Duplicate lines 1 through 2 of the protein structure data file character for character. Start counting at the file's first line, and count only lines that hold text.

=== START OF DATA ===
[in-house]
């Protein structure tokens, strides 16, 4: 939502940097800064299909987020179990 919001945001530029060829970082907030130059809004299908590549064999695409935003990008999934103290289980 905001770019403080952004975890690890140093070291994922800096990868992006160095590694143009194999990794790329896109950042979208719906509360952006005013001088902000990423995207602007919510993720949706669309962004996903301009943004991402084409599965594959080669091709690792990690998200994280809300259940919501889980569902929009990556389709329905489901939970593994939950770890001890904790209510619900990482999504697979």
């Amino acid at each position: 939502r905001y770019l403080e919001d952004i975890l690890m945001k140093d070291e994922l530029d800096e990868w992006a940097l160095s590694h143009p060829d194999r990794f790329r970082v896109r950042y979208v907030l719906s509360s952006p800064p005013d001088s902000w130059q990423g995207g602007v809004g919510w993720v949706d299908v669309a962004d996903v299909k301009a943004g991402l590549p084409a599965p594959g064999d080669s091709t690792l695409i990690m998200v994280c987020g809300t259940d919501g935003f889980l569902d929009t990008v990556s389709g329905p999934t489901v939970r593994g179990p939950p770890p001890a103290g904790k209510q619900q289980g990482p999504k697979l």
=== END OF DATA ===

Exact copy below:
[in-house]
């Protein structure tokens, strides 16, 4: 939502940097800064299909987020179990 919001945001530029060829970082907030130059809004299908590549064999695409935003990008999934103290289980 905001770019403080952004975890690890140093070291994922800096990868992006160095590694143009194999990794790329896109950042979208719906509360952006005013001088902000990423995207602007919510993720949706669309962004996903301009943004991402084409599965594959080669091709690792990690998200994280809300259940919501889980569902929009990556389709329905489901939970593994939950770890001890904790209510619900990482999504697979």